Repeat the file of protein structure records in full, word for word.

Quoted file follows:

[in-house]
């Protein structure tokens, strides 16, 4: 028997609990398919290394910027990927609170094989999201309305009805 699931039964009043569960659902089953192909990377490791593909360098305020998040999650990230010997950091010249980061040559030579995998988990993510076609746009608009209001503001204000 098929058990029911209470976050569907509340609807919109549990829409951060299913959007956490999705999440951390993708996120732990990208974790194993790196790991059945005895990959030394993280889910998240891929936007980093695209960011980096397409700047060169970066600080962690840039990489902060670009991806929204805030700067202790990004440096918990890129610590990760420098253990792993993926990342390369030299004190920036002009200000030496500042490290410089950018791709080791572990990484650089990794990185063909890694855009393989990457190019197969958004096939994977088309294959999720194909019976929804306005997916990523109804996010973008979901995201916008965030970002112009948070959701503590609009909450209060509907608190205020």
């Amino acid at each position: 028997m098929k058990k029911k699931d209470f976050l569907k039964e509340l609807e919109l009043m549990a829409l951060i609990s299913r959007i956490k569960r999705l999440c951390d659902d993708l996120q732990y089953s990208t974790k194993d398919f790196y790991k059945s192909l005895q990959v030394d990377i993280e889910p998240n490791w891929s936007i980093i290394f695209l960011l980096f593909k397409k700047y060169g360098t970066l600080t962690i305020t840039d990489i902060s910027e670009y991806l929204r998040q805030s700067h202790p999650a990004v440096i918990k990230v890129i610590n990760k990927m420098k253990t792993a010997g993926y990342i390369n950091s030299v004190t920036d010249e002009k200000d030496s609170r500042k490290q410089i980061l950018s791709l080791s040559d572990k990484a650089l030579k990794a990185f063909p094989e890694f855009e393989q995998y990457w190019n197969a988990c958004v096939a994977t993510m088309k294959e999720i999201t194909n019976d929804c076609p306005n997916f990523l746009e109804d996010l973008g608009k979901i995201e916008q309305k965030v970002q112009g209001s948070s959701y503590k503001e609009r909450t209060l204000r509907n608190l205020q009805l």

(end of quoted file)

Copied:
[in-house]
């Protein structure tokens, strides 16, 4: 028997609990398919290394910027990927609170094989999201309305009805 699931039964009043569960659902089953192909990377490791593909360098305020998040999650990230010997950091010249980061040559030579995998988990993510076609746009608009209001503001204000 098929058990029911209470976050569907509340609807919109549990829409951060299913959007956490999705999440951390993708996120732990990208974790194993790196790991059945005895990959030394993280889910998240891929936007980093695209960011980096397409700047060169970066600080962690840039990489902060670009991806929204805030700067202790990004440096918990890129610590990760420098253990792993993926990342390369030299004190920036002009200000030496500042490290410089950018791709080791572990990484650089990794990185063909890694855009393989990457190019197969958004096939994977088309294959999720194909019976929804306005997916990523109804996010973008979901995201916008965030970002112009948070959701503590609009909450209060509907608190205020």
């Amino acid at each position: 028997m098929k058990k029911k699931d209470f976050l569907k039964e509340l609807e919109l009043m549990a829409l951060i609990s299913r959007i956490k569960r999705l999440c951390d659902d993708l996120q732990y089953s990208t974790k194993d398919f790196y790991k059945s192909l005895q990959v030394d990377i993280e889910p998240n490791w891929s936007i980093i290394f695209l960011l980096f593909k397409k700047y060169g360098t970066l600080t962690i305020t840039d990489i902060s910027e670009y991806l929204r998040q805030s700067h202790p999650a990004v440096i918990k990230v890129i610590n990760k990927m420098k253990t792993a010997g993926y990342i390369n950091s030299v004190t920036d010249e002009k200000d030496s609170r500042k490290q410089i980061l950018s791709l080791s040559d572990k990484a650089l030579k990794a990185f063909p094989e890694f855009e393989q995998y990457w190019n197969a988990c958004v096939a994977t993510m088309k294959e999720i999201t194909n019976d929804c076609p306005n997916f990523l746009e109804d996010l973008g608009k979901i995201e916008q309305k965030v970002q112009g209001s948070s959701y503590k503001e609009r909450t209060l204000r509907n608190l205020q009805l």